thought you were just mentioning it, and.

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And I wanted to get your opinion on it.

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We're actually seeing the guidelines,
at least in primary care realm of cancer

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screening starting earlier, like,
you know,

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lung cancer screening used to be 55,
and now it's 50, and now it's only 20.

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Pack your history.

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And then colon cancer is 45,
like you said.

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Do you think the prevalence of cancer
is increasing?

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And that's why

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we're
pulling back guidelines a little bit?

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I, it's hard to say.

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Um, it's hard to say, but I think,
you know, we're we're living longer.

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We're doing more studies.

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Our detections are getting better,
our technology is getting better.

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So that's probably why it's it's driving
that.

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But, you know, I hear some people ask me,
do you think there's

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something in the water or
with cell phones or computers?

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And I don't know. But,

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um, so yeah.

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No, that makes that makes sense.

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We have more information and we're being more careful.
Yes. Yes, yes, yes.

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I think that that's provide some
reassurance for our patients out there

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for asking that question. Yeah, it does.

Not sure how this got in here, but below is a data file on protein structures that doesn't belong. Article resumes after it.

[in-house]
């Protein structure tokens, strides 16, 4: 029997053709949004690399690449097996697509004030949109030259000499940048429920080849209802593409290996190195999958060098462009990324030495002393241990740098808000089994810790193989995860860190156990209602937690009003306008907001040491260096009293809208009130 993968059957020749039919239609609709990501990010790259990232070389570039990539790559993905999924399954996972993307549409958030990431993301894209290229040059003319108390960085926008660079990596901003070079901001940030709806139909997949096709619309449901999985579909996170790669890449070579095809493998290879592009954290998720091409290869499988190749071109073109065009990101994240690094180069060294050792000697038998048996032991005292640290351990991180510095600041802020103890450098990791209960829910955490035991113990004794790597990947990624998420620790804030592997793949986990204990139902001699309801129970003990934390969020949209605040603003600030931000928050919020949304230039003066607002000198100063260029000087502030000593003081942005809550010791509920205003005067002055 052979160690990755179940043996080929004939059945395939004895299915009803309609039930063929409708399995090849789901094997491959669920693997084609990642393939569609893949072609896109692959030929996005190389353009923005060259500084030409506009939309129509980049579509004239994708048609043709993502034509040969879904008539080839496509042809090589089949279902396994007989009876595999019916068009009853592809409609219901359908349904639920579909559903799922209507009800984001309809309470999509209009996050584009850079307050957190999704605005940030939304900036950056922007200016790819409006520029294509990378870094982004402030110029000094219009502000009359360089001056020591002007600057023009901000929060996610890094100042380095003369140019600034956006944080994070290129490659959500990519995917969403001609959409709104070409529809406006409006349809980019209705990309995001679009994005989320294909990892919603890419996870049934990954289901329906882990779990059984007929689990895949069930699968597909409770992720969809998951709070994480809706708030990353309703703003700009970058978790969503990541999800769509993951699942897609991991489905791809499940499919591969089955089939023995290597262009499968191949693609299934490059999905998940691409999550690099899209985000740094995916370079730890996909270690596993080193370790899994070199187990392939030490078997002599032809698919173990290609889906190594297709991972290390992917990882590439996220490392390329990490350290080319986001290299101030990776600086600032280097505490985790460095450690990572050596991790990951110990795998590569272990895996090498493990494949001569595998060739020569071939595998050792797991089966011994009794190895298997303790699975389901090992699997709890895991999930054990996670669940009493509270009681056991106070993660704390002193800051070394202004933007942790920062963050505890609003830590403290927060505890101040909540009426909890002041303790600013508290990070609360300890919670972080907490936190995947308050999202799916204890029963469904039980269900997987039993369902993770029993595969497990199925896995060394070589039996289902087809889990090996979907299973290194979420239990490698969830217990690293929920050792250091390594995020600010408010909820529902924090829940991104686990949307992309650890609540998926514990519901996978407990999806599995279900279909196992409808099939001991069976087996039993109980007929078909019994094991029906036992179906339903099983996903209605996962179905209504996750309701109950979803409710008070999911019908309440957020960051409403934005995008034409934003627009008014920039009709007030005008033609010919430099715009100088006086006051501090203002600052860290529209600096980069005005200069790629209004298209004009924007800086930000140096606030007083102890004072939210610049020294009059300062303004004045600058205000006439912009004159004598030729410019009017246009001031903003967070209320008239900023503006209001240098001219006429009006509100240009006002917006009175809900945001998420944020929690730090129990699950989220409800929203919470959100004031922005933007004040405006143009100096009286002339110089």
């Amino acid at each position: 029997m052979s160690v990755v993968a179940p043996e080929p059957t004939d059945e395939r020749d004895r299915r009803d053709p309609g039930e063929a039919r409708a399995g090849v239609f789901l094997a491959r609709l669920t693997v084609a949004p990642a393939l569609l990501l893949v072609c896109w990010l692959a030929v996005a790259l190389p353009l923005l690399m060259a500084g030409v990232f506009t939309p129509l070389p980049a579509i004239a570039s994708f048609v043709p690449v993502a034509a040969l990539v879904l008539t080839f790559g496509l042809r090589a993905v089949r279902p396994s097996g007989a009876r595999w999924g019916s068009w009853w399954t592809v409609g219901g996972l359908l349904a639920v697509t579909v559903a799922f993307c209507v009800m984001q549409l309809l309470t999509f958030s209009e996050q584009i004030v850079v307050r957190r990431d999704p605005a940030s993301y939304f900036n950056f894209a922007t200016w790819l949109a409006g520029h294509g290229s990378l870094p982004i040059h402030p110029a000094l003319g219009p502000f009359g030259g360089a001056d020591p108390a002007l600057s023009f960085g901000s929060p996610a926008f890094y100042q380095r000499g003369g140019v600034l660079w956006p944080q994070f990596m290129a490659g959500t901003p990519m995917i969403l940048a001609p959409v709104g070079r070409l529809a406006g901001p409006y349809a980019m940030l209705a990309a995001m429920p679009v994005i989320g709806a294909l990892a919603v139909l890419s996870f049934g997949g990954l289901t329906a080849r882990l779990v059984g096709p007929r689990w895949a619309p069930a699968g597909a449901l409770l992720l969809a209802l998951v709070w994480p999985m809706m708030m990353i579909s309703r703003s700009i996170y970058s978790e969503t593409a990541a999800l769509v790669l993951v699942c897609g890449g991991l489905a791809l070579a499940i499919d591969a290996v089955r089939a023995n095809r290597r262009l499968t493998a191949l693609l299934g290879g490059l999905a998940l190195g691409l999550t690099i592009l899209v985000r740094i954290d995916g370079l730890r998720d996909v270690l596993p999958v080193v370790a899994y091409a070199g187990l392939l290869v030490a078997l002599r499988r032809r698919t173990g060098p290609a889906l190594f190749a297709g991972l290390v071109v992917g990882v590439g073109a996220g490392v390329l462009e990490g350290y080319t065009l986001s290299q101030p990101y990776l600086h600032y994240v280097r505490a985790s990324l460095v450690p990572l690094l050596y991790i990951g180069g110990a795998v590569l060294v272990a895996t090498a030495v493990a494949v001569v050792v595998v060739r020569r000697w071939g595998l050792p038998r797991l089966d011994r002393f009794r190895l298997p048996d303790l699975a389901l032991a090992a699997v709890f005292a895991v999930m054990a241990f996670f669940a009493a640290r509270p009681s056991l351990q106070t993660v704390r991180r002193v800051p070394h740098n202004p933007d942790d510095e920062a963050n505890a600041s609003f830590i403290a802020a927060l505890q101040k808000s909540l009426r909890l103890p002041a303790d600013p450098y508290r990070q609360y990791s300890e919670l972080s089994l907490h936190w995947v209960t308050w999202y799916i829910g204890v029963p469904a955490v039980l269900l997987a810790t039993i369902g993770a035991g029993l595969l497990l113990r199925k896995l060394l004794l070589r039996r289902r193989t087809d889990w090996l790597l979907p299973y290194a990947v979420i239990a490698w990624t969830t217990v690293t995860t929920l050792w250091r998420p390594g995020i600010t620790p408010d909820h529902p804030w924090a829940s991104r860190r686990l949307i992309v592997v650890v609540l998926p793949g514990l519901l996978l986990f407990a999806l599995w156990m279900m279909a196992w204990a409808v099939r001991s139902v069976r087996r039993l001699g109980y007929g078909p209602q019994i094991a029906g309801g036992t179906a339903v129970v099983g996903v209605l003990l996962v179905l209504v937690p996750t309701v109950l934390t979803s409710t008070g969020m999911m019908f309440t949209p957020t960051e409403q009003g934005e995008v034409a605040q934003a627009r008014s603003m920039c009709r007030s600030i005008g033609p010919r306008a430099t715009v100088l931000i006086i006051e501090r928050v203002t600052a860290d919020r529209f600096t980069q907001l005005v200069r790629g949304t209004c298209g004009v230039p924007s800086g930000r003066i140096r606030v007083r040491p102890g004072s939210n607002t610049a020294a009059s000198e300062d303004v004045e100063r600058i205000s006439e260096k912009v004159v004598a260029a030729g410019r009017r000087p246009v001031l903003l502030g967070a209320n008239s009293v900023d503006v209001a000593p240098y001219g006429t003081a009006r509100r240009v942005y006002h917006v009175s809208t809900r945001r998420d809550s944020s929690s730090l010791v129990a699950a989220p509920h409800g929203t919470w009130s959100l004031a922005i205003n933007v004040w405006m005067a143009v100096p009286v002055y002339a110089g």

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Um, but I mean, one of the things
that I've always wondered is, you know,

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one point in my life
I wanted to do oncology too,

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Uh, and, and I decided
and I decided not to

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because my wife was very adamant
that we no longer do school together.

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So, um, but what inspired you,
um, to become an oncology

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and what keeps
you motivated on a daily basis?

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I, uh, I love the field of oncology.

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I feel very fortunate that I knew
early on that that's what I wanted to do.

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And, you know, your pathology courses,
second year of medical school and,

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um, the physician flashed the bone marrow
and you know that, that was it for me.

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I just, you know, I,
I gravitated towards that.

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The other side with oncology, it's, it's

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heavily